MIC provides a global customs & trade compliance software platform operated in one single database via one single web-user interface and one single maintenance & support organization globally covering 6 continents. Rainer Roll, Executive Vice President, explains the importance of adhering to legal changes and technological developments in customs & trade compliance.
Within the current trade landscape, how significant is the role trade compliance plays?
Having a look at the current political and economic environment we see that customs & trade compliance play an even more important role than ever before. Just to name the ongoing Brexit negotiations, the ongoing re-negotiation of the North American Free Trade Agreement (NAFTA) under US president Trump and further protectionism announcements. Fact is, that trade agreements / customs unions have a long history and have proven to be a driver for economic growth. The result is that we have today 600+ Regional Trade Agreements (RTA) signed, more than 400 out of them are ratified and the EU has closed agreements with 40+ countries, just to name the free trade agreement between EU & Canada (CETA) being effective since a few weeks. To my personal opinion, this trend will continue due to the huge impacts free trade agreements have on the global economy, for example on sourcing decisions, on location decisions for production sites, on realization of duty savings and therefore increased competitiveness for multi-national companies with distributed supply chains – all resulting in a continued global economic growth. Further, continued legal changes in customs & trade compliance will accompany us over the coming years, just to name the implementation of the EUs Union Customs Code that is ongoing until 2020 and beyond.
All these aspects have a big influence on the customs and trade compliance processes that companies need to follow. Next to this, free trade agreements as well as special customs regimes (e.g. bonded warehouse, inward processing relief, free zones, foreign trade zone) are a driver for realizing duty savings and to keep or even increase your competitiveness in a world with complex global distributed supply chains. We know examples of large multinational companies where the customs & trade compliance departments have achieved millions of euros in annual savings through the optimization of such processes and are therefore on the way in turning from cost centers into profit centers.
In a world with complex global supply chains and constantly changing regulatory requirements such optimized customs & trade compliance processes can only be achieved with best-of-breed global trade management solutions highly integrated into the companies supply chain systems and automated processes to the greatest extent. This is exactly where MIC is specialized in since 30 years – Managing International Customs & Trade Compliance Processes in one single global software suite.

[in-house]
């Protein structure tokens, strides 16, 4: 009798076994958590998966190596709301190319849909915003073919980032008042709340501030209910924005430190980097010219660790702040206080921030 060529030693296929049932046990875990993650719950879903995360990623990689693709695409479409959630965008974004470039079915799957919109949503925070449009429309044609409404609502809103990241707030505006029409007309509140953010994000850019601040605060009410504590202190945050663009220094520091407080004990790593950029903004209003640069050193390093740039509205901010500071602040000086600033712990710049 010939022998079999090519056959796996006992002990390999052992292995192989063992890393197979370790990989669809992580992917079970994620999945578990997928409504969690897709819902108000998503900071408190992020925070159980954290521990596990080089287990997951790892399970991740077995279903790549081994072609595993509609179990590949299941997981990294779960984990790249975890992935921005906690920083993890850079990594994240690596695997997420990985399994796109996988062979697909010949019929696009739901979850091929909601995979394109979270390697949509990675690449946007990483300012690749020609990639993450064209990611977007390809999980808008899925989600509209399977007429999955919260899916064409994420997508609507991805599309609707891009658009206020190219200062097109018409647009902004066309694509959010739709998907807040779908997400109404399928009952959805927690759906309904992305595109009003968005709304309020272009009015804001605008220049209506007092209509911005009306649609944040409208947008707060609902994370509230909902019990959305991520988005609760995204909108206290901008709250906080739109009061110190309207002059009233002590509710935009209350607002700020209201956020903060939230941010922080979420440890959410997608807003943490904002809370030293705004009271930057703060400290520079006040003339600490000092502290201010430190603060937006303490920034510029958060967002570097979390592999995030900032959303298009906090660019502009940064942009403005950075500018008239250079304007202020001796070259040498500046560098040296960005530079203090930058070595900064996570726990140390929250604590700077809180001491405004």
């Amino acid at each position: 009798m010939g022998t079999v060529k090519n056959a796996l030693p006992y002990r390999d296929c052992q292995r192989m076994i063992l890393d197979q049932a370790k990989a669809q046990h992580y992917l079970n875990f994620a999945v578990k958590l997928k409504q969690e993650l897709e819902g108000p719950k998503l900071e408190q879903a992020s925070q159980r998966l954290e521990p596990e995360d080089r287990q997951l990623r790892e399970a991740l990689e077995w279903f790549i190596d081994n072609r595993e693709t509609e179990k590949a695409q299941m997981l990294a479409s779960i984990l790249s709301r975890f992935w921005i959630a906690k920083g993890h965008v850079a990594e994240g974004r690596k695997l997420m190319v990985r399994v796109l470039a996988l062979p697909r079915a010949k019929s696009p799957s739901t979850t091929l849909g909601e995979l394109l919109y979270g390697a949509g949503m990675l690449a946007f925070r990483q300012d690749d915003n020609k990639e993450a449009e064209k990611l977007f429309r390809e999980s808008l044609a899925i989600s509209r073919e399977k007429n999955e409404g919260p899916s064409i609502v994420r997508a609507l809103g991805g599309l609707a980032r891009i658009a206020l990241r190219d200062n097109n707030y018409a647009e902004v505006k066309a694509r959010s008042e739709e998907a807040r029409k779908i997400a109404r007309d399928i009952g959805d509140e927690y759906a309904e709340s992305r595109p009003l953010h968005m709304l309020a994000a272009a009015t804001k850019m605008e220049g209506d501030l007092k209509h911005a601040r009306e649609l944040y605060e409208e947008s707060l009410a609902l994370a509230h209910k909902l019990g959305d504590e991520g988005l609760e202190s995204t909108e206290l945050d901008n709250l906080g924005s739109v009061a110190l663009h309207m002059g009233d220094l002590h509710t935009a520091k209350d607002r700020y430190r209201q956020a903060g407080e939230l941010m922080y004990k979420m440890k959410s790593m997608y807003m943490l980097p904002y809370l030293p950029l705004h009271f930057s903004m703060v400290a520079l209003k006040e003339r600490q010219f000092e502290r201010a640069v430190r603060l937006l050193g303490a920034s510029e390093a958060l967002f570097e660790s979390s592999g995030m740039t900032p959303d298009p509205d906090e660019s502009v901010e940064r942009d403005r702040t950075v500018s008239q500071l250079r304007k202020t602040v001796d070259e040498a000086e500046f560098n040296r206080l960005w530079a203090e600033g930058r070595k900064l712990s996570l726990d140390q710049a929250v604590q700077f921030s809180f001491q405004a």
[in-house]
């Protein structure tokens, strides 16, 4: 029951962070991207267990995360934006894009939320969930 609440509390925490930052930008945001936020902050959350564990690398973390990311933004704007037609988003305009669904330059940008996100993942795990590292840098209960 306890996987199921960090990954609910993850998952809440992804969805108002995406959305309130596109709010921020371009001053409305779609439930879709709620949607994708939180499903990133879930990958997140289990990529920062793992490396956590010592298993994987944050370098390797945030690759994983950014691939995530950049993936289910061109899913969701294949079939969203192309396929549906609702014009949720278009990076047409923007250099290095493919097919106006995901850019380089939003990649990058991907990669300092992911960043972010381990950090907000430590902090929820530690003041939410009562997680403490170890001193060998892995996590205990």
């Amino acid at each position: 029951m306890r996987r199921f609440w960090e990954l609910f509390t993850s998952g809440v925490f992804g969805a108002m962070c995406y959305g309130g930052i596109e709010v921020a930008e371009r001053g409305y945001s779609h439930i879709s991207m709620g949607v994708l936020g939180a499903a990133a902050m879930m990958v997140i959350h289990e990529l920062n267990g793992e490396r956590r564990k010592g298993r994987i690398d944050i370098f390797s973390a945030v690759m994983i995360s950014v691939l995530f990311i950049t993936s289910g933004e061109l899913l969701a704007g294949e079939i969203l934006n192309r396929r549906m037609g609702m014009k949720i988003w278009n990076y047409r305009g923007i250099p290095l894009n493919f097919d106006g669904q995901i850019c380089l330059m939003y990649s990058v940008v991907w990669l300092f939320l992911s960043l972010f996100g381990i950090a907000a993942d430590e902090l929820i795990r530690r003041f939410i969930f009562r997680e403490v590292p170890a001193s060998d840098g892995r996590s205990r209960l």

How easy is it to update the software to effect changes in compliance?
It is a challenge and a big responsibility to keep the customs and trade compliance software solution up-to-date with the latest changes. This is something we as a company, as a software provider, need to ensure for our customers. There are many aspects that need to be considered when looking at changes. We need to ensure on a regular and very often even daily basis that global trade content is updated in the system in order to keep compliant processes up and running for our customers. Further we need to ensure that the software solution works according to the latest national requirements. For example, in the UK our solution communicates electronically with the customs authority system called “CHIEF” for exchanging data on an electronic transactional basis with regards to import and export customs clearance processes of multinational traders. CHIEF underlies frequent changes, meaning that the software provider also needs to keep up with those changes so that the systems still continue to communicate. Whether it is in regards to Brexit, or continued replacement of outdated national customs authority systems with newer more state-of-the-art systems like we have right now for example in the UK with its new Customs Declaration System (CDS) replacing CHIEF in 2019 or free trade agreements, sanction lists or legal changes – a software provider like MIC needs to monitor those changes, implement such changes and deliver legal changes efficiently in time according the legal due dates.
Can it be a challenge to track those changes and requirements?
MIC serves around 50 countries on 6 continents exchanging electronic data with customs/trade authority systems, then for 150 plus countries we manage global trade content – you can imagine that this is quite a challenge, with quite lot of activities to monitor and implement, which means a big responsibility. This is something that we are offering at the start of our maintenance contract so our customers don’t need to take care of this. This is the responsibility of MIC. We ensure that legal changes are implemented in time; offering to our customers such a maintenance contract for such large number of countries is quite unique in the market.
What is the key benefit brought by your central classification system and your export control management software?
Customs tariff and exports control classification is at the heart of customs and export control related processes – if the classification is wrong, everything is wrong in customs. You have wrong duty rates applied, which leads to wrong duty calculations and payments as well as incorrect management of free trade agreements. The same applies in export control. If you assign the wrong export control classification then the wrong export control regulations apply and all this could result in financial risk and loss of reputation. What we do with our central classification system is that we provide support in assigning the right customs and export control classification for each country in a consistent way by offering smart functionality such as intelligent matching algorithm, select & matching rule as well as decision tree functionalities, cross classification and many more to mitigate the risks, to increase the level of automation and in the end to save costs and increase compliance.